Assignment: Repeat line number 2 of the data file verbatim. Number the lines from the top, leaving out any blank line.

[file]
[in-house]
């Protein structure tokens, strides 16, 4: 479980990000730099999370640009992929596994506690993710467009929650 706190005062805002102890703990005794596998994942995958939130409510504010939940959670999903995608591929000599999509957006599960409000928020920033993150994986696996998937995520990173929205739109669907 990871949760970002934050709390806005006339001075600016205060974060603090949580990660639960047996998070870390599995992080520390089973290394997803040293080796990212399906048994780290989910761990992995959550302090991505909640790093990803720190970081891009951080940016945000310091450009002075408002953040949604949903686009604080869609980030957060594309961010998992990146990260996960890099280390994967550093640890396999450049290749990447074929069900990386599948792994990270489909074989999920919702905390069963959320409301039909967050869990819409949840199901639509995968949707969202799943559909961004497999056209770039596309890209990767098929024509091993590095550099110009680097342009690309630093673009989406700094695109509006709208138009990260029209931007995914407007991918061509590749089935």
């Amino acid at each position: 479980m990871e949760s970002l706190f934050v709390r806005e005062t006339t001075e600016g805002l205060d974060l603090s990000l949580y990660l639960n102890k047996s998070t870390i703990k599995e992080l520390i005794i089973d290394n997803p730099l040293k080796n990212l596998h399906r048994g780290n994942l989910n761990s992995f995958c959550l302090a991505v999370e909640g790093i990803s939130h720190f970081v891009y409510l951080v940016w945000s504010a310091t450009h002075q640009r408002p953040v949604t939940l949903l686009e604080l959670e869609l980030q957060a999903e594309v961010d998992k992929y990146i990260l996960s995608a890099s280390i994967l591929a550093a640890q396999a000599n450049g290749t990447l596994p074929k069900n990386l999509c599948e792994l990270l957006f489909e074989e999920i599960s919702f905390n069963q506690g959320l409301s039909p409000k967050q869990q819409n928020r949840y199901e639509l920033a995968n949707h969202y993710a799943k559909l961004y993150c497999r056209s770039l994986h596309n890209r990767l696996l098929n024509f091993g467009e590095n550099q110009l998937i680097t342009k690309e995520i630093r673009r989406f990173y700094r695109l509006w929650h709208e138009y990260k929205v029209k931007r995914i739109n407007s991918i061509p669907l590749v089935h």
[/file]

């Protein structure tokens, strides 16, 4: 479980990000730099999370640009992929596994506690993710467009929650 706190005062805002102890703990005794596998994942995958939130409510504010939940959670999903995608591929000599999509957006599960409000928020920033993150994986696996998937995520990173929205739109669907 990871949760970002934050709390806005006339001075600016205060974060603090949580990660639960047996998070870390599995992080520390089973290394997803040293080796990212399906048994780290989910761990992995959550302090991505909640790093990803720190970081891009951080940016945000310091450009002075408002953040949604949903686009604080869609980030957060594309961010998992990146990260996960890099280390994967550093640890396999450049290749990447074929069900990386599948792994990270489909074989999920919702905390069963959320409301039909967050869990819409949840199901639509995968949707969202799943559909961004497999056209770039596309890209990767098929024509091993590095550099110009680097342009690309630093673009989406700094695109509006709208138009990260029209931007995914407007991918061509590749089935």